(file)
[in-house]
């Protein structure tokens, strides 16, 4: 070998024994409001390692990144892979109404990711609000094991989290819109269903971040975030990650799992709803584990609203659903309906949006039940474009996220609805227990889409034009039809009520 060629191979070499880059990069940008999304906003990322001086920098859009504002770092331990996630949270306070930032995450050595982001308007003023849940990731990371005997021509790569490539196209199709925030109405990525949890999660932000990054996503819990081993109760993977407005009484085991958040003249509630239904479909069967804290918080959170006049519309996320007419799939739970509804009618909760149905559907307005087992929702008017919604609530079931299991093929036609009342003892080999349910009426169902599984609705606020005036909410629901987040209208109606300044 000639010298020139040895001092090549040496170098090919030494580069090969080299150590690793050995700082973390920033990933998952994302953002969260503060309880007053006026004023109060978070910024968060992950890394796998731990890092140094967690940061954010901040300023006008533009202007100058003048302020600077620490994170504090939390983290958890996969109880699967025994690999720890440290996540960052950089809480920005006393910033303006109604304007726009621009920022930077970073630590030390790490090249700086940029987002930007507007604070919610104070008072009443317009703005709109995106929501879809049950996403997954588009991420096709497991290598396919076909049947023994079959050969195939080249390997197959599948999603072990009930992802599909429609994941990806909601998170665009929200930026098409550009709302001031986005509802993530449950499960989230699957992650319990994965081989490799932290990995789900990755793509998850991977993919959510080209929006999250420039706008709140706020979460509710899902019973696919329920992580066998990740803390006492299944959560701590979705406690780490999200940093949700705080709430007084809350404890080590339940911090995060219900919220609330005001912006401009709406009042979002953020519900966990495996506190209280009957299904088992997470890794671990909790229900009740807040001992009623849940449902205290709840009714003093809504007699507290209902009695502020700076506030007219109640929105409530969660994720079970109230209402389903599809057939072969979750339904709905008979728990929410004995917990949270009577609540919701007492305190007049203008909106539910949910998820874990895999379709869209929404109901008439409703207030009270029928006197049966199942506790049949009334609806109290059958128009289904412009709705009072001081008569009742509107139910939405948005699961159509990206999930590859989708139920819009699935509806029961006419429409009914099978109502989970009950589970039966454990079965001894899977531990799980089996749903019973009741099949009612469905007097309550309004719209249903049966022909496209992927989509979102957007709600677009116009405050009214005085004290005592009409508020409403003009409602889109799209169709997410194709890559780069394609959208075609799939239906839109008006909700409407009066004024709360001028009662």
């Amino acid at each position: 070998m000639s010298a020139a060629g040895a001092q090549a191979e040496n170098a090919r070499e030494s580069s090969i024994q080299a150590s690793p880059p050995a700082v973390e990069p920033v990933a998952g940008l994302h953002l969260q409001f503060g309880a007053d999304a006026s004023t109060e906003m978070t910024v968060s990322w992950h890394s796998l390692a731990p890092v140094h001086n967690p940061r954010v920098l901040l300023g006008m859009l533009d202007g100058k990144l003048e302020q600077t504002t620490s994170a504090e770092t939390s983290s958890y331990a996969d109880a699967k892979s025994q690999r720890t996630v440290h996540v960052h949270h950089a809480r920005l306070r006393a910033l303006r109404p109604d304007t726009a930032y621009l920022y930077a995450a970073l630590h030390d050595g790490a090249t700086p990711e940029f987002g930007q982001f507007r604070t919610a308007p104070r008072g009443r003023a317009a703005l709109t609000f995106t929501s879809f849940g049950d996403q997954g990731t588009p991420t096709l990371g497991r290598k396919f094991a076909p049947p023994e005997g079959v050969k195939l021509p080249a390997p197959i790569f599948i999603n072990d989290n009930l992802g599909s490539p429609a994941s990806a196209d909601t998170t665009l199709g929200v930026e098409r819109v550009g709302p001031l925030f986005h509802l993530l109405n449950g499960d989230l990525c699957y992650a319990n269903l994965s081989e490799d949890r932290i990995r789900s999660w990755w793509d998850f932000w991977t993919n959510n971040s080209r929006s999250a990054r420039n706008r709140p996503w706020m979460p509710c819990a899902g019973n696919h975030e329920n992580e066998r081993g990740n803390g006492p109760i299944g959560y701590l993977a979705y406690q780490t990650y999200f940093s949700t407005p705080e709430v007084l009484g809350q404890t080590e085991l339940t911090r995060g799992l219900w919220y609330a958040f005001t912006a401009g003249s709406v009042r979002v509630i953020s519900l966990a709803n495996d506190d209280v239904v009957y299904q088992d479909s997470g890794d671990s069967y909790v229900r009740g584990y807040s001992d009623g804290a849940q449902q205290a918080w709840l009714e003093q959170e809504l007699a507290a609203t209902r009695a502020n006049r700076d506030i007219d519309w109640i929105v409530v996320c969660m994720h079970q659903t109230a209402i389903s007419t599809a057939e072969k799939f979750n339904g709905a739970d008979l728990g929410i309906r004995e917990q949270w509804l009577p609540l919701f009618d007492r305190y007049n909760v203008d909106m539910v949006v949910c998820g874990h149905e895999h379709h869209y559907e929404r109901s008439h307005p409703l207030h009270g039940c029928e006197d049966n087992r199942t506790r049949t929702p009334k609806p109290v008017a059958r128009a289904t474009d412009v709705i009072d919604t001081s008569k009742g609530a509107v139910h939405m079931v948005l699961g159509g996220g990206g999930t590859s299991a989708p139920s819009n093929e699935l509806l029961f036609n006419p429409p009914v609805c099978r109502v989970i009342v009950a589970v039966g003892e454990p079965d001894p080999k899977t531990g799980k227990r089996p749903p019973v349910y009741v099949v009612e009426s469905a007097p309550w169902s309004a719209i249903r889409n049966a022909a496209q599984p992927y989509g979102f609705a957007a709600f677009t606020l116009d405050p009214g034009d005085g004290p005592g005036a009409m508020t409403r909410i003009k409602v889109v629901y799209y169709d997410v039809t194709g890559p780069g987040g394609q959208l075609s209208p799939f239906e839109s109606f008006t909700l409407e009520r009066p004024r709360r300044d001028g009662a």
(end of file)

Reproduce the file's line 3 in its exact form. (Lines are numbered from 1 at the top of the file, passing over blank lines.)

């Amino acid at each position: 070998m000639s010298a020139a060629g040895a001092q090549a191979e040496n170098a090919r070499e030494s580069s090969i024994q080299a150590s690793p880059p050995a700082v973390e990069p920033v990933a998952g940008l994302h953002l969260q409001f503060g309880a007053d999304a006026s004023t109060e906003m978070t910024v968060s990322w992950h890394s796998l390692a731990p890092v140094h001086n967690p940061r954010v920098l901040l300023g006008m859009l533009d202007g100058k990144l003048e302020q600077t504002t620490s994170a504090e770092t939390s983290s958890y331990a996969d109880a699967k892979s025994q690999r720890t996630v440290h996540v960052h949270h950089a809480r920005l306070r006393a910033l303006r109404p109604d304007t726009a930032y621009l920022y930077a995450a970073l630590h030390d050595g790490a090249t700086p990711e940029f987002g930007q982001f507007r604070t919610a308007p104070r008072g009443r003023a317009a703005l709109t609000f995106t929501s879809f849940g049950d996403q997954g990731t588009p991420t096709l990371g497991r290598k396919f094991a076909p049947p023994e005997g079959v050969k195939l021509p080249a390997p197959i790569f599948i999603n072990d989290n009930l992802g599909s490539p429609a994941s990806a196209d909601t998170t665009l199709g929200v930026e098409r819109v550009g709302p001031l925030f986005h509802l993530l109405n449950g499960d989230l990525c699957y992650a319990n269903l994965s081989e490799d949890r932290i990995r789900s999660w990755w793509d998850f932000w991977t993919n959510n971040s080209r929006s999250a990054r420039n706008r709140p996503w706020m979460p509710c819990a899902g019973n696919h975030e329920n992580e066998r081993g990740n803390g006492p109760i299944g959560y701590l993977a979705y406690q780490t990650y999200f940093s949700t407005p705080e709430v007084l009484g809350q404890t080590e085991l339940t911090r995060g799992l219900w919220y609330a958040f005001t912006a401009g003249s709406v009042r979002v509630i953020s519900l966990a709803n495996d506190d209280v239904v009957y299904q088992d479909s997470g890794d671990s069967y909790v229900r009740g584990y807040s001992d009623g804290a849940q449902q205290a918080w709840l009714e003093q959170e809504l007699a507290a609203t209902r009695a502020n006049r700076d506030i007219d519309w109640i929105v409530v996320c969660m994720h079970q659903t109230a209402i389903s007419t599809a057939e072969k799939f979750n339904g709905a739970d008979l728990g929410i309906r004995e917990q949270w509804l009577p609540l919701f009618d007492r305190y007049n909760v203008d909106m539910v949006v949910c998820g874990h149905e895999h379709h869209y559907e929404r109901s008439h307005p409703l207030h009270g039940c029928e006197d049966n087992r199942t506790r049949t929702p009334k609806p109290v008017a059958r128009a289904t474009d412009v709705i009072d919604t001081s008569k009742g609530a509107v139910h939405m079931v948005l699961g159509g996220g990206g999930t590859s299991a989708p139920s819009n093929e699935l509806l029961f036609n006419p429409p009914v609805c099978r109502v989970i009342v009950a589970v039966g003892e454990p079965d001894p080999k899977t531990g799980k227990r089996p749903p019973v349910y009741v099949v009612e009426s469905a007097p309550w169902s309004a719209i249903r889409n049966a022909a496209q599984p992927y989509g979102f609705a957007a709600f677009t606020l116009d405050p009214g034009d005085g004290p005592g005036a009409m508020t409403r909410i003009k409602v889109v629901y799209y169709d997410v039809t194709g890559p780069g987040g394609q959208l075609s209208p799939f239906e839109s109606f008006t909700l409407e009520r009066p004024r709360r300044d001028g009662a």